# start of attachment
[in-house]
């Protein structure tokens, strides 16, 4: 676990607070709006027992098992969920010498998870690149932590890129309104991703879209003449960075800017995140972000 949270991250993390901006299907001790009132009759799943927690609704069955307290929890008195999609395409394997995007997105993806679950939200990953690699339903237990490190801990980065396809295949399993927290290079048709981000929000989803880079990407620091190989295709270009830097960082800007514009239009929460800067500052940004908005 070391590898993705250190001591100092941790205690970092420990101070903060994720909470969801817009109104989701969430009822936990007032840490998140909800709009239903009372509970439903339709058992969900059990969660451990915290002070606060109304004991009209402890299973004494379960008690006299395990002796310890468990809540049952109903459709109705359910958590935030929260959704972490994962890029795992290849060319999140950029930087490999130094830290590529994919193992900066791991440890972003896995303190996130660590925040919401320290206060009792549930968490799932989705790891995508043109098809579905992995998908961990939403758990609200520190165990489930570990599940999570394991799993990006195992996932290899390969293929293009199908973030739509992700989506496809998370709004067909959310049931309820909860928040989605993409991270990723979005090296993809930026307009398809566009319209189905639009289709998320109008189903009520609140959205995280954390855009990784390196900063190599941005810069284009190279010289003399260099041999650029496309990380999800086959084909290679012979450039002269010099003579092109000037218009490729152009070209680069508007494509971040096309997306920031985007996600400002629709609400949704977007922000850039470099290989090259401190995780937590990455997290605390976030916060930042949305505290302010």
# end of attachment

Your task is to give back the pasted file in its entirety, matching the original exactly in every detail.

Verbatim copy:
[in-house]
């Protein structure tokens, strides 16, 4: 676990607070709006027992098992969920010498998870690149932590890129309104991703879209003449960075800017995140972000 949270991250993390901006299907001790009132009759799943927690609704069955307290929890008195999609395409394997995007997105993806679950939200990953690699339903237990490190801990980065396809295949399993927290290079048709981000929000989803880079990407620091190989295709270009830097960082800007514009239009929460800067500052940004908005 070391590898993705250190001591100092941790205690970092420990101070903060994720909470969801817009109104989701969430009822936990007032840490998140909800709009239903009372509970439903339709058992969900059990969660451990915290002070606060109304004991009209402890299973004494379960008690006299395990002796310890468990809540049952109903459709109705359910958590935030929260959704972490994962890029795992290849060319999140950029930087490999130094830290590529994919193992900066791991440890972003896995303190996130660590925040919401320290206060009792549930968490799932989705790891995508043109098809579905992995998908961990939403758990609200520190165990489930570990599940999570394991799993990006195992996932290899390969293929293009199908973030739509992700989506496809998370709004067909959310049931309820909860928040989605993409991270990723979005090296993809930026307009398809566009319209189905639009289709998320109008189903009520609140959205995280954390855009990784390196900063190599941005810069284009190279010289003399260099041999650029496309990380999800086959084909290679012979450039002269010099003579092109000037218009490729152009070209680069508007494509971040096309997306920031985007996600400002629709609400949704977007922000850039470099290989090259401190995780937590990455997290605390976030916060930042949305505290302010």